This past week, journalists in America were struggling to comprehend two major stories: The first was that Donald Trump announced (via tweet) on Wednesday that any news that paints him in a negative light is, by definition, “fake news.” He went on to threaten the press credentials of any journalist who doesn’t portray him in a flattering light. This is, of course, the natural culmination of two years of attacks on the media, threats to reporters, promises to change the First Amendment press protections, and an unprecedented claim that the media itself is an “enemy of the people.” Perhaps relatedly, CBS reported Friday that every television at the Food and Drug Administration is tuned to Fox News and cannot be changed. This stuff is jarring because just two years ago, we believed such threats to the First Amendment died with Richard Nixon.
At the same time, we are all attempting to unravel a narrative in which Michael Cohen, Donald Trump’s nonlawyer, created a shell corporation to pay hush money to a porn star with whom Donald Trump claims not to have had sex. That company became a funnel for ungodly sums of money from Fortune 500 companies and Russian oligarchs to perform services that it could have in no way performed.
In other words, if you work in media, you would be well within your rights to have had a tequila shot with your breakfast every day this week. It’s all just terribly sick and sad and the constant stream makes it hard not to be sick and sad all the time. We’ve long since stopped describing news consumption as drinking from a firehose. It went from firehose to tidal wave a year ago. Nevertheless, we’ve persisted.
Perhaps the most common refrain journalists hear from strangers is “I feel bad for you. I feel sad that following all this is your job.” The truth of the matter is that there is not enough hazard pay in the world. It’s hard not to want to shut it all off and just hope that some combination of Michael Avenatti, Bob Mueller, and the 2018 elections might restore normalcy. Normalcy would be nice, because weeks and months of being the head/desk emoji is hazardous to one’s mental health. Our brains, messed up from all that banging, still know something is amiss. It feels like the only way to exert any control at all over the insanity would be the capacity to turn it off.
And, of course, turning it off is exactly what a president who wants to kill the news is hoping for. Also, remember how reading and making the news are still all of our jobs?
This week a handful of tweets started trending that reminded me of how strong the impulse to normalize has become. It started with this tweet:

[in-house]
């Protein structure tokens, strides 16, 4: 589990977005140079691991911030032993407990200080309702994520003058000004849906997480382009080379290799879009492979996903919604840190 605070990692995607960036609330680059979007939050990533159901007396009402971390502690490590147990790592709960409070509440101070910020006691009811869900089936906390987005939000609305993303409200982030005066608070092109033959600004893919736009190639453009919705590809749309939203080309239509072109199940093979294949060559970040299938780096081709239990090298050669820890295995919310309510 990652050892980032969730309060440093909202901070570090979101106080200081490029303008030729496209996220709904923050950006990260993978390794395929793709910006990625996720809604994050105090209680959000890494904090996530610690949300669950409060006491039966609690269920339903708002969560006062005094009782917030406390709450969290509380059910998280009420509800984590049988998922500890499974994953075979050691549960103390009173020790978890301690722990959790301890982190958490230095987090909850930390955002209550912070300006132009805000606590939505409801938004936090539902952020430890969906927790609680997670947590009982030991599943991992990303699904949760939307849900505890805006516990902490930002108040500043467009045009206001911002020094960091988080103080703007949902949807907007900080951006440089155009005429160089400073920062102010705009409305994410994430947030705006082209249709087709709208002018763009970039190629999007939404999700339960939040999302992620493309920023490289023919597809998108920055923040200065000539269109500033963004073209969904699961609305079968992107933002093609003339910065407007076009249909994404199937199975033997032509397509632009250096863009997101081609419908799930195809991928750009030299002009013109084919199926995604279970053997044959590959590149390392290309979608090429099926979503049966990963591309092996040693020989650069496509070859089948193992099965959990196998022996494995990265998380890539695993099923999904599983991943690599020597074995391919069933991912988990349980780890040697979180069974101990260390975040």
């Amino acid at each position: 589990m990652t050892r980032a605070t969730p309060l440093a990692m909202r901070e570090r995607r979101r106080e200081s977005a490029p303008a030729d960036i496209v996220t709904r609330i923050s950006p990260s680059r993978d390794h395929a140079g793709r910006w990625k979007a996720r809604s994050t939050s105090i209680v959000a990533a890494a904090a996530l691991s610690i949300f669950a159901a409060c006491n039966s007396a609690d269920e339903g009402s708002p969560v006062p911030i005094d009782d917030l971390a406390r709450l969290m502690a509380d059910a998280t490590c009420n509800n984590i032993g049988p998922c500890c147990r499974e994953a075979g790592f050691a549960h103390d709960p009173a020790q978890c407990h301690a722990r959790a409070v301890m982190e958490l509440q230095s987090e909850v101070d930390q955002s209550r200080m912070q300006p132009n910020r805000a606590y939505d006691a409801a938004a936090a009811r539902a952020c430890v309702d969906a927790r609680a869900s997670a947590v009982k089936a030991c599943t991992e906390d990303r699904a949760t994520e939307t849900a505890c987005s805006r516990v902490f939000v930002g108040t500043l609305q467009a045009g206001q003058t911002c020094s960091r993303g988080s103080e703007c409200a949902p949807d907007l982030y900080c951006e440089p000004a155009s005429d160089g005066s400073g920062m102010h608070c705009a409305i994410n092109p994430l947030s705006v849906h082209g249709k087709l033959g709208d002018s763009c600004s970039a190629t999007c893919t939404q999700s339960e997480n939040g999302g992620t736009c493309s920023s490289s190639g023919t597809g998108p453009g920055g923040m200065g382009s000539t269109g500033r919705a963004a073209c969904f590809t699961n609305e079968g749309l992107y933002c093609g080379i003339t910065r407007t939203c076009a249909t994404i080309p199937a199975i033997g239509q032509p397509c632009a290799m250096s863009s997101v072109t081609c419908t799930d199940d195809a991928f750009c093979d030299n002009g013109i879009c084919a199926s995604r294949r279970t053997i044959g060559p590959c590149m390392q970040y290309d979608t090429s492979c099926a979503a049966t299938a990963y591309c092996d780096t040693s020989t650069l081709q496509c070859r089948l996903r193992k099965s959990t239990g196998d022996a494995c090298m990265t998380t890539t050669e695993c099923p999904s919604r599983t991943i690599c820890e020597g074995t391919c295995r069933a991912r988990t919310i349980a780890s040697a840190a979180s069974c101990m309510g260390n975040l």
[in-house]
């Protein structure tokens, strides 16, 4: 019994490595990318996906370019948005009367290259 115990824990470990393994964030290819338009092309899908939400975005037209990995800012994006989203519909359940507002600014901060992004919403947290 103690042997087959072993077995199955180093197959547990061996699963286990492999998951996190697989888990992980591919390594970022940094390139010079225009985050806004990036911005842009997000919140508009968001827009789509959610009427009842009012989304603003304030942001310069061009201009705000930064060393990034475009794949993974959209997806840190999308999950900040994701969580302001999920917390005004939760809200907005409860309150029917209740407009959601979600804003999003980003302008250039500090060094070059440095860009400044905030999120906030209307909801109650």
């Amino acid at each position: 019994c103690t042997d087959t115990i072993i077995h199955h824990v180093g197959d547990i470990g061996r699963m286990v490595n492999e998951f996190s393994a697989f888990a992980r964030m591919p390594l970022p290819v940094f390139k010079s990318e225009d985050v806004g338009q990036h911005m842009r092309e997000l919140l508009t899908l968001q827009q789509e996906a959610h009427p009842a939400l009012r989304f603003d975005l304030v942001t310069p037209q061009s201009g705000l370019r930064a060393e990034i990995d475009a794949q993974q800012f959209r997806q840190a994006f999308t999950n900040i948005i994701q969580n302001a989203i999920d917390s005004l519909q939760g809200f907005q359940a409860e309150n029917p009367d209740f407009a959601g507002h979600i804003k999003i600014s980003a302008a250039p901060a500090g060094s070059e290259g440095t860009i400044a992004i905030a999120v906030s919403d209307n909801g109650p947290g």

And spiraled into a series of these:
How do we hold normal and crazy in our minds at the same time? Sorting through this dilemma, and living as a journalist in the Age of Trump™, I have become thoroughly obsessed with a parable that mysteriously reached back from my childhood and grabbed me by the throat sometime after the election. It’s a story I used to have on a record and forgot about for 40 years. Truthfully, it’s an improbable tale for a kid’s album in the first place, but the ’70s were weird like that.
It took me months, but an old summer camp friend, Michelle, with an assist from a folklorist friend, finally tracked it down for me. The story is credited to Rabbi Nachman of Bratslav, a radically transformative thinker and mystic who lived in the late 18th century. It’s a funny parable coming from a rabbi because God and religion appear nowhere in it. It’s also weirdly prescient for three centuries ago, but I guess that’s what makes a parable roll. Here it is:
HARVEST OF MADNESS
There once was a king who was also an astrologer. By studying the stars he learned that the harvest of wheat that year would be tainted, and anyone who ate of it would go mad. The king revealed this prophecy to his friend, the prime minister, and asked if there was anything they could do. The prime minister said, “Let us set aside some of last year’s wheat. That way we will not have to eat the tainted grain.” The king thought about this for a while, and then he said, “It’s not possible to set aside enough of last year’s wheat for everyone. But if we alone eat the good wheat, we will be the only sane people in a mad world. All the others will look at us as if we were the ones who are mad. So, we will have to eat the tainted wheat. But let us place a mark on our foreheads to remind each other that we are mad, like everyone else.”